May’s deal is the worst of all worlds. We must again reject it decisively

This is a crucial week for the country, the economy and for the Labour Party. Theresa May’s withdrawal agreement has huge implications for the Brexit outcome and for the jobs, industries and businesses of the UK. Just as importantly, it has implications for the ability of the Labour Party to form a government and, once in power, to implement a programme to transform our country for the better.

There is no question that Theresa May’s deal is a bad deal. As Jeremy Corbyn said last December, it is “a monumental and damaging failure for our country” and “a worst-of-all-worlds deal that works for nobody, whether they voted Leave or Remain”. That’s why Labour for a People’s Vote is today sending all Labour MPs a briefing on the top ten reasons for which May’s deal should be impossible for any of them to support, whichever way their constituency voted in 2016. Among these ten reasons, four stand out.

First, the deal decides nothing. It gets us out of the EU, then gives the Tories a blank cheque to negotiate the future relationship – not only with the EU but with every other country with whom we would trade in future. This would mean trusting the Tories not to sell off the NHS to US corporations, not to devalue our food standards and workers’ rights, and not to let our manufacturing die just as they killed other industries in the 1980s.

Of course, we hope to see a general election and the election of a Labour government as soon as possible – but as things stand it would be the Tories, not Labour, negotiating these binding international agreements. Parliament has a say over Brexit but would get little say over future trade deals. If we fail to use the agency we have now, we won’t get another shot.

Second, leaving the EU would leave us as a rule-taker, not a rule0maker. It’s no wonder that most Leave voters hate May’s deal. The voters who wanted us to ‘take back control’ must be aghast at the idea of an agreement that would leave us subject to EU regulations, the ECJ and Commission decisions for as long as the backstop is in force, which means pretty much indefinitely.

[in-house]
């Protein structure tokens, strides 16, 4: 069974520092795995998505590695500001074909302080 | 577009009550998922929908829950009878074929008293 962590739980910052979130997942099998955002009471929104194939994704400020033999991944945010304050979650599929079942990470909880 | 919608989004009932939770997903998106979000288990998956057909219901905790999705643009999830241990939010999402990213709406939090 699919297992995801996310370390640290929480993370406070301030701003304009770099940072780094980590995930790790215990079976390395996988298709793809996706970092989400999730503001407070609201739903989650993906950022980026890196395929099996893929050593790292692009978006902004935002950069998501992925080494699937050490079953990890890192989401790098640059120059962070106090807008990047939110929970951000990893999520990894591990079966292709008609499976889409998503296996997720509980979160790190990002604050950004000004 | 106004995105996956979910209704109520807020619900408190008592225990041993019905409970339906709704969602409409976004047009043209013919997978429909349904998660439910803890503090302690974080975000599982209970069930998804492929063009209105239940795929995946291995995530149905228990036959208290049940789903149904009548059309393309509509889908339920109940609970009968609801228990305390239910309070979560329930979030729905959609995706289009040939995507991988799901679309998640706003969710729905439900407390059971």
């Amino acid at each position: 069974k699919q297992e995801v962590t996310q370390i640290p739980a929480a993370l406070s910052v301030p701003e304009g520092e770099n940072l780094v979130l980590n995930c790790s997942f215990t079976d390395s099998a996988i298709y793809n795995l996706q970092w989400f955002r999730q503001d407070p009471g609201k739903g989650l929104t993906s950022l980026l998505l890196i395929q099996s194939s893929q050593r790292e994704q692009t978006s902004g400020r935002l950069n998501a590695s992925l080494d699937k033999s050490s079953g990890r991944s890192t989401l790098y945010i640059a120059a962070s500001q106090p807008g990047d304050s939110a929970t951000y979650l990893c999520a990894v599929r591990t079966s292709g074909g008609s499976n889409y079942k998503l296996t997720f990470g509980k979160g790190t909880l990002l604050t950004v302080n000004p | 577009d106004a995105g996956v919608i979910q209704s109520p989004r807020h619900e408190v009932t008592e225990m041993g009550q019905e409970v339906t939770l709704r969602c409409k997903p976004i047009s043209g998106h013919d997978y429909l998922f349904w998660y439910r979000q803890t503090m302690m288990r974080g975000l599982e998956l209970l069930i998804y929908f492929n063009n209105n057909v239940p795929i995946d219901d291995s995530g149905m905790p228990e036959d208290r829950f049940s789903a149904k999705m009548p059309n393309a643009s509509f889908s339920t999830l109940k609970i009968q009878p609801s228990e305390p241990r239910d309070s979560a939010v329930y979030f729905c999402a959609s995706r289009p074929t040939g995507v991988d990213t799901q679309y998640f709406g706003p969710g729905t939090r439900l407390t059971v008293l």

Third, it would endanger hard-won workers’ rights and protections. The TUC and trade unions have been unequivocal in their rejection of May’s deal, arguing that its “flimsy proposals won’t protect our rights at work or stop us falling behind the rest of Europe”. To believe May’s promises would be to believe that the Tories could be trusted on workers’ rights – when the last 30 years show the exact opposite.

Finally, the Tories are trying to use the withdrawal agreement to bind our hands. This is most important for all of us who want to see Labour in government transform Britain. Convention is that one government cannot bind any future government, however international treaties are binding and far more difficult to change. The Tories have written provisions into the agreement would make it harder than it is now, as an EU member, to renationalise industries or support key sectors including manufacturing.

If the deal were implemented, state aid and competition law would be applied in a more draconian fashion than currently while the UK was in transition and the backstop in place. The Tories know they won’t be in power for ever and are terrified of what a Labour government would do – Labour MPs cannot vote for this underhand attempt to rob us of the chance to invest, to support key industries and protect jobs.

It’s worth remembering that in January May’s withdrawal agreement went down to the worst parliamentary defeat in history. She has failed to convince her own party, her coalition partners, and the opposition. She has also failed to convince the public – this weekend YouGov found that in only two out of 632 constituencies in England, Wales and Scotland do a majority of voters want their MPs to support the agreement.

In putting together a deal that would leave us poorer, with less say over the running of our country and economy than we have as members of the EU, and that would leave the future undecided, May has united Britain against her deal. In seeking to hinder Labour’s agenda in government she has again shown that she cannot be trusted – not least on workers’ rights.

Despite January’s mammoth defeat, the Prime Minister is planning – unless she chooses to perform a huge U-turn – to bring her deal back to the Commons. She has made no changes, she has not listened to trade unions or the Labour leadership, and she has won no concessions from the EU. MPs need to follow the lead of their constituents, and their own instincts, and reject her deal for a second, and hopefully final, time.

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